Welcome & Introduction to Jisc-ARMA ORCID pilot
Rachel Bruce and Verena Weigert, Jisc – Slides (pdf)
ORCID Adoption in Finland
Jyrki Ilva, National Library of Finland – Slides (pdf)
Supporting ORCID identifiers in IRs: Three examples from the Jisc-ARMA ORCID pilot: goals, use cases, challenges, next steps
Neil Jeffries – University of Oxford
Wendy White – University of Southampton
orsten Reimer – Imperial College, London
Project summaries and links to project blogs
Discussion in three break-out groups & feedback

Summary of Discussion

The topics and questions for the break-out sessions included benefits of using ORCID identifiers in IRs and research systems at universities, different policy approaches and barriers to integration and take-up. A summary of the discussion is below (not so much focusing on the ‘benefits’ we noted and also including a variety of other questions and topics that came up).
Many thanks to Laure Haak (Executive Director, ORCID) for her comments on some of the questions and topics.

What does your group see as the main issues in terms of policy approaches?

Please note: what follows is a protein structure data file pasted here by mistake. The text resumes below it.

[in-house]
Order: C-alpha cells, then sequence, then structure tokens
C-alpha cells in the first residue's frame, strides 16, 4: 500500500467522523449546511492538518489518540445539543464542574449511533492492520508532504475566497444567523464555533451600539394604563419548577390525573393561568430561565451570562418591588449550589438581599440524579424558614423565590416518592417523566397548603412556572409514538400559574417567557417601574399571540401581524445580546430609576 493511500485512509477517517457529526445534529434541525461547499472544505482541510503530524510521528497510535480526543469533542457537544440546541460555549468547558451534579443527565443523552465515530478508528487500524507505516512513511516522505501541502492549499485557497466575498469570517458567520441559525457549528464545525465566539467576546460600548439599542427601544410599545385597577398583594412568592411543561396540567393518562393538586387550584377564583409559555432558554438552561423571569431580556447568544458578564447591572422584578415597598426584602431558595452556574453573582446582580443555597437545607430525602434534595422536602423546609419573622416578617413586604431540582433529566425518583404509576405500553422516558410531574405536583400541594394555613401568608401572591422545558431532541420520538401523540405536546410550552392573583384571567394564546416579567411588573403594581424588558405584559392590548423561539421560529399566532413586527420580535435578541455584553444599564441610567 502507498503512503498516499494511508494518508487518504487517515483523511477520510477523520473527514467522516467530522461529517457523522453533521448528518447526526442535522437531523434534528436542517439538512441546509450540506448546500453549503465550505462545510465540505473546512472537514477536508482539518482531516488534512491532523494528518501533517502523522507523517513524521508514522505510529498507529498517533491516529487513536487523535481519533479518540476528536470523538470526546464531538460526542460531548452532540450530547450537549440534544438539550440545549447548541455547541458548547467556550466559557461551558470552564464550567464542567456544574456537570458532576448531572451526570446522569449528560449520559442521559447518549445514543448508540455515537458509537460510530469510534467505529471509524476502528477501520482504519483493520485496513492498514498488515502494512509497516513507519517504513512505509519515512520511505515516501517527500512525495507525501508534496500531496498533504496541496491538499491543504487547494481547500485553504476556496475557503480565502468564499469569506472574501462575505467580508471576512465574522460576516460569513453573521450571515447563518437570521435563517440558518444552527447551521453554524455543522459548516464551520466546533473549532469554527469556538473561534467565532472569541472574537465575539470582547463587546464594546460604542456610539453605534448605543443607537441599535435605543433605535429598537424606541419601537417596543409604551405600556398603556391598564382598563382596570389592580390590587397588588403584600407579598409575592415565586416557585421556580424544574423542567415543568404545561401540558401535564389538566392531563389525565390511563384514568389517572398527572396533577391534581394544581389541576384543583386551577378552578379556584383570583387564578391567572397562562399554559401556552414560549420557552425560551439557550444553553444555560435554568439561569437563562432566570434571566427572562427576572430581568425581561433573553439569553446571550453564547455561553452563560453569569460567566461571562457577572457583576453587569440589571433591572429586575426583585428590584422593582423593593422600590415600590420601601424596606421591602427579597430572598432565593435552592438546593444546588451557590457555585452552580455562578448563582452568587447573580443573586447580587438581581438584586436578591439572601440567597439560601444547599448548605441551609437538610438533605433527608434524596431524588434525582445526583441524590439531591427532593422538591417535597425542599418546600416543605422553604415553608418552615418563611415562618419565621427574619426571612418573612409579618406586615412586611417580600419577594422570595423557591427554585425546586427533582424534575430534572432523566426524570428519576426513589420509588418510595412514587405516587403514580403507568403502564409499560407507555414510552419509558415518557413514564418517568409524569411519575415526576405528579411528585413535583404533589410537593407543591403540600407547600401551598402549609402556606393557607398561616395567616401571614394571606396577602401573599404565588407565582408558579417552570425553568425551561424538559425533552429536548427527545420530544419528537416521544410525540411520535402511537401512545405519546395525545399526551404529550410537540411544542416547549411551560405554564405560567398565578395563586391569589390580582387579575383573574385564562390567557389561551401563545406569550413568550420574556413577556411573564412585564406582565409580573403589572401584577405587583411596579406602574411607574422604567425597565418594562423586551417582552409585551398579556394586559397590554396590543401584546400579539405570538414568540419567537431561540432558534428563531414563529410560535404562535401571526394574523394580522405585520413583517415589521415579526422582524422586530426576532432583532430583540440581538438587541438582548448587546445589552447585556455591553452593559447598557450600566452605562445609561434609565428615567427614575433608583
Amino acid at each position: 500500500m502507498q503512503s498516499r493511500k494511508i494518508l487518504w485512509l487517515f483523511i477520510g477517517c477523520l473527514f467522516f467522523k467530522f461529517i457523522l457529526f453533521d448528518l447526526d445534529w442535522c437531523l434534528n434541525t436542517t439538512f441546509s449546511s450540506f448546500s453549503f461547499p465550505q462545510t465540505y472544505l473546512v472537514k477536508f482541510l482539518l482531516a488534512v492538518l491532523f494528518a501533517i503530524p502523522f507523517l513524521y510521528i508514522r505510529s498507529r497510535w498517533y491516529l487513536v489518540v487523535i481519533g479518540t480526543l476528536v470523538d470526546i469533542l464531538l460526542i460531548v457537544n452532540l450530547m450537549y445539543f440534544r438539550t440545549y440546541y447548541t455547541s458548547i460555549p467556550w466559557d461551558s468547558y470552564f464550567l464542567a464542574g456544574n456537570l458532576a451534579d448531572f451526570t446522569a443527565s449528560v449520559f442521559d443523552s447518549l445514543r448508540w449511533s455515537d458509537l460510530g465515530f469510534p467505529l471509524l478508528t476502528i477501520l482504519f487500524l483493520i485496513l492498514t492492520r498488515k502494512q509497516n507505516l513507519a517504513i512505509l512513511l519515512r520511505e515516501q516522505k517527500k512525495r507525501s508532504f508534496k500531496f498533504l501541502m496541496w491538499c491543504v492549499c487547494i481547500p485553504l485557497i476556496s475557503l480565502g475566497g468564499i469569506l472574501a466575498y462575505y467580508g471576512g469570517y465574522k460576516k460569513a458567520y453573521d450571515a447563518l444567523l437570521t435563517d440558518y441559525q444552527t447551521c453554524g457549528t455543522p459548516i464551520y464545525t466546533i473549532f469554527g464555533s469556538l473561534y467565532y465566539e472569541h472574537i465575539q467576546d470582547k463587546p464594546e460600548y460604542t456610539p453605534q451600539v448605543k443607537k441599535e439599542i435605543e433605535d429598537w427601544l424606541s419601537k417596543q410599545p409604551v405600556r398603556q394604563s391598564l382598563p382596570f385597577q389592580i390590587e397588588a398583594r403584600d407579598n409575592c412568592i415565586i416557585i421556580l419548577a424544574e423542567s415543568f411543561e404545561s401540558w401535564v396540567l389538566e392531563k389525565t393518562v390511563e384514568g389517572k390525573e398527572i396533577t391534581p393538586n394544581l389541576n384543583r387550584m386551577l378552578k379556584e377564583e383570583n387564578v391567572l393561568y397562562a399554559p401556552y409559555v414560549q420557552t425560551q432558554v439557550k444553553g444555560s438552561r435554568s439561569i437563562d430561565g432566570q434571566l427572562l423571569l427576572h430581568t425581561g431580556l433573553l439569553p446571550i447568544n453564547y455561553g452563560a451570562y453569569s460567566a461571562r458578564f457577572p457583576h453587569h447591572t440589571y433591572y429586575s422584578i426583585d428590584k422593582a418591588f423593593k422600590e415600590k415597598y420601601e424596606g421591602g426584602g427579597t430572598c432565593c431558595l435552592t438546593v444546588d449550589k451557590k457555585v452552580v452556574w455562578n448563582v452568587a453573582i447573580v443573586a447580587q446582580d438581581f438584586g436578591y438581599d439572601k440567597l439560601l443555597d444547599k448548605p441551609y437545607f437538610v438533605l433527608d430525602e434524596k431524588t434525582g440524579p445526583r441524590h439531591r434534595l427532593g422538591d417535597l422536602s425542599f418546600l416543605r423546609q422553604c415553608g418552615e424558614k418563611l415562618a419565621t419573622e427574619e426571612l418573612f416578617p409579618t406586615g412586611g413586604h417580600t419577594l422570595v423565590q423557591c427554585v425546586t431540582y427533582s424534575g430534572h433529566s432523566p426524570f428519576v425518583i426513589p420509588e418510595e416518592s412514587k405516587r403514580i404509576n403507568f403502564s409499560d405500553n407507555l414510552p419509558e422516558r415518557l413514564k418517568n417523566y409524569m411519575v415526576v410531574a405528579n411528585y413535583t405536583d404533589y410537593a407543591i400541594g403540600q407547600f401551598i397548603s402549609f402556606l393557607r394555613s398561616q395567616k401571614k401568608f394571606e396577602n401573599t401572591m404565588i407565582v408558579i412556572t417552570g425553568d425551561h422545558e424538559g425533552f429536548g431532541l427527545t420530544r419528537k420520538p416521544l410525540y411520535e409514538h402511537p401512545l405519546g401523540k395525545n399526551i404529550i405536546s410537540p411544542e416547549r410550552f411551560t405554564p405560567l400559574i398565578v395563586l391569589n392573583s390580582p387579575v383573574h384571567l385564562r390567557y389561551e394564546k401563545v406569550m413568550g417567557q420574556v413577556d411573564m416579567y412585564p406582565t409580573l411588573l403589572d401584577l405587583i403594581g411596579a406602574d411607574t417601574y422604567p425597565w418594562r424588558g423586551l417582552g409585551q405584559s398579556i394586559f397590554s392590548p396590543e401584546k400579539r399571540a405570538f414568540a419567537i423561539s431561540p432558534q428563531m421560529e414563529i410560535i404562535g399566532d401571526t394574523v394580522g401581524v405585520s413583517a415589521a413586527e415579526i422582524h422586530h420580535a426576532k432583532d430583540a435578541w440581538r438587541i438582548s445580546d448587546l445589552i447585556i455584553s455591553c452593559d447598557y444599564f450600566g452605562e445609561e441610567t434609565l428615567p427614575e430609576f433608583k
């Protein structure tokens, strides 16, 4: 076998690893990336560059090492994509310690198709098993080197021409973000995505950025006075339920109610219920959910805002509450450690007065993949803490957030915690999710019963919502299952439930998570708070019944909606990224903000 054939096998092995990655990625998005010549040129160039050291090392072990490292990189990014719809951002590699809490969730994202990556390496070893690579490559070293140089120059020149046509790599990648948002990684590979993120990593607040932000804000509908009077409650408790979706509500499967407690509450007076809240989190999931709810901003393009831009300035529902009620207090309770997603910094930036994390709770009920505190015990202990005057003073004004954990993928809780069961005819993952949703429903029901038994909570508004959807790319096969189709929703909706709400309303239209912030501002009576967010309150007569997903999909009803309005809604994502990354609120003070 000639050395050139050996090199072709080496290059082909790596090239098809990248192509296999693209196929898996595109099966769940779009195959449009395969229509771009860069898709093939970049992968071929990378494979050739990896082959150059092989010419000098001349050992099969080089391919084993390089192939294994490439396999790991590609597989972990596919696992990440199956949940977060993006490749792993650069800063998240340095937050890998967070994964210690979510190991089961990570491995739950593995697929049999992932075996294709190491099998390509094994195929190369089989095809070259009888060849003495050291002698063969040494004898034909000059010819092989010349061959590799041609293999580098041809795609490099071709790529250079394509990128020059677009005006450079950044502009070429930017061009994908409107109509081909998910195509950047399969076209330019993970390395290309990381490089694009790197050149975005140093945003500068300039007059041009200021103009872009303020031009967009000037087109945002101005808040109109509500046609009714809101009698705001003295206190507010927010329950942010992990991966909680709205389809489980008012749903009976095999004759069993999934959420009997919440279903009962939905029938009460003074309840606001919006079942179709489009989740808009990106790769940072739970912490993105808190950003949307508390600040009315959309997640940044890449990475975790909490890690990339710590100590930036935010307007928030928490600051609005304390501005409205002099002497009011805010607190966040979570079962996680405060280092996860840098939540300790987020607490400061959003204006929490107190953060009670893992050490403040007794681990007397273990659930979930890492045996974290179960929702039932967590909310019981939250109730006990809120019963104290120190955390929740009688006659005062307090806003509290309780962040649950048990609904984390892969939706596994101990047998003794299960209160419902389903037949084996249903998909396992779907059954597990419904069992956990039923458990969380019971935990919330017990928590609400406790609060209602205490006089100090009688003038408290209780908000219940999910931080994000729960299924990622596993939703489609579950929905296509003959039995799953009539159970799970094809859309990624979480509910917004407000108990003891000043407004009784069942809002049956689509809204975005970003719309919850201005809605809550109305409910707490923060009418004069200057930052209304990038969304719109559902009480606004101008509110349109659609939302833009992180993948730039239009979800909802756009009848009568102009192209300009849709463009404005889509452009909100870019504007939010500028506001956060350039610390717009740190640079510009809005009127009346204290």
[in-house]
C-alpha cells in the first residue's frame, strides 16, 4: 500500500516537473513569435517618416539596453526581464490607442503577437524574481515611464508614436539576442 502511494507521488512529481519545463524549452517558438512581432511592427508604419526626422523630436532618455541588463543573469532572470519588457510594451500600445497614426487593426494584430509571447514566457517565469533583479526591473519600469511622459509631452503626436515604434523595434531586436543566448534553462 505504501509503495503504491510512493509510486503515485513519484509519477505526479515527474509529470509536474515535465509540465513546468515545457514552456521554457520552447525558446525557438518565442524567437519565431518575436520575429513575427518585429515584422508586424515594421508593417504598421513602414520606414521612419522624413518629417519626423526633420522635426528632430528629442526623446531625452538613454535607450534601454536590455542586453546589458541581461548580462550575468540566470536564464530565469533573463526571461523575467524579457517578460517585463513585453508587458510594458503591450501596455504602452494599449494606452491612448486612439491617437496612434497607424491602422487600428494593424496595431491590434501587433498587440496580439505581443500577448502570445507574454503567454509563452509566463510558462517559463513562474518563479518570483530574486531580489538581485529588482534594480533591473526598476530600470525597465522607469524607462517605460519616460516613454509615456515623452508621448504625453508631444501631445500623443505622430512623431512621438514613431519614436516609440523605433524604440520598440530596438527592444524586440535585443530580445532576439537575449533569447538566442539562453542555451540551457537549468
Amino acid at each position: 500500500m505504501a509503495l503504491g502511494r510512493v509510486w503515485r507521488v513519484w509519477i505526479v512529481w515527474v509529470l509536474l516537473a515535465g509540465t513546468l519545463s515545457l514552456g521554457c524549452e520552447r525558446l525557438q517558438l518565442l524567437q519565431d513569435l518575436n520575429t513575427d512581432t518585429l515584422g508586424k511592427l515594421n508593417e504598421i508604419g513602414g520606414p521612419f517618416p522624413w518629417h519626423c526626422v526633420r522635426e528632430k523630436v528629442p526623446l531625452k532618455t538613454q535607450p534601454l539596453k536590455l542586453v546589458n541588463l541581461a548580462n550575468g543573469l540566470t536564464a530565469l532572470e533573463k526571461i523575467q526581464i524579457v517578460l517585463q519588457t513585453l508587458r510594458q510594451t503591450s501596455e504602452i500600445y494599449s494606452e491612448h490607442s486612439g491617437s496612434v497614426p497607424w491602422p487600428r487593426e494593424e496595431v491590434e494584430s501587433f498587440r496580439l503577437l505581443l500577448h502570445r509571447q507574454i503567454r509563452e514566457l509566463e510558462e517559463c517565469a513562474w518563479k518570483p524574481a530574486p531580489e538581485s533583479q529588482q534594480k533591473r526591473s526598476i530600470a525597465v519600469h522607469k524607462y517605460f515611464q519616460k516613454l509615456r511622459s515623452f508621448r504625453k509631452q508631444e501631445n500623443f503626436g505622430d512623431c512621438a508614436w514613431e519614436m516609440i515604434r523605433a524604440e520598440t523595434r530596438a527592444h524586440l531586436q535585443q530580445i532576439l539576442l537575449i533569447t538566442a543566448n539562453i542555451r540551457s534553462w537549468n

Batch creation of ORCID identifiers for university staff vs. facilitating ORCID record creation and providing mechanisms for researchers to link them to local systems

  • We wondered what experiences HEIs had gained with batch creation and whether it was effective.
  • Imperial College was planning to automatically issue all research staff and students with an ORCID iD but is now leaning towards facilitating the creation of ORCID records for their staff via their CRIS system Symplectic Elements.
  • The ‘ORCID in the Wild Session’ the following day included a discussion about Texas A&M University’s experience with bulk creation of ORCID iDs. I wasn’t able to attend the session but a recording is available on the OR14 website. The university minted 10K ORCID iDs for their graduate students. An email was sent to students in advance explaining why they should consider claiming the iD. The university also offered workshops, manuals and videos to raise awareness among students. 1/5 of the ORCID iDs were claimed in the first 9 days. Some students may not have claimed their ORCID iDs as they don’t check their university email account or because they were skeptical as the email message asking them to claim their ORCID iD didn’t come from their institution. It is now possible for HEIs to customise this message.
  • We thought that encouraging researchers ‘to opt in’ is preferable in many cases as this again emphasises that the control over the data is in the hands of the individual researcher.
  • It is easy to explain why a researcher should have an ORCID iD but why should they tell their institution about it, i.e. link their ORCID account with a local system?
    U of Oxford thinks that researchers will appreciate it if the affiliation to Oxford is validated by the university in their ORCID record.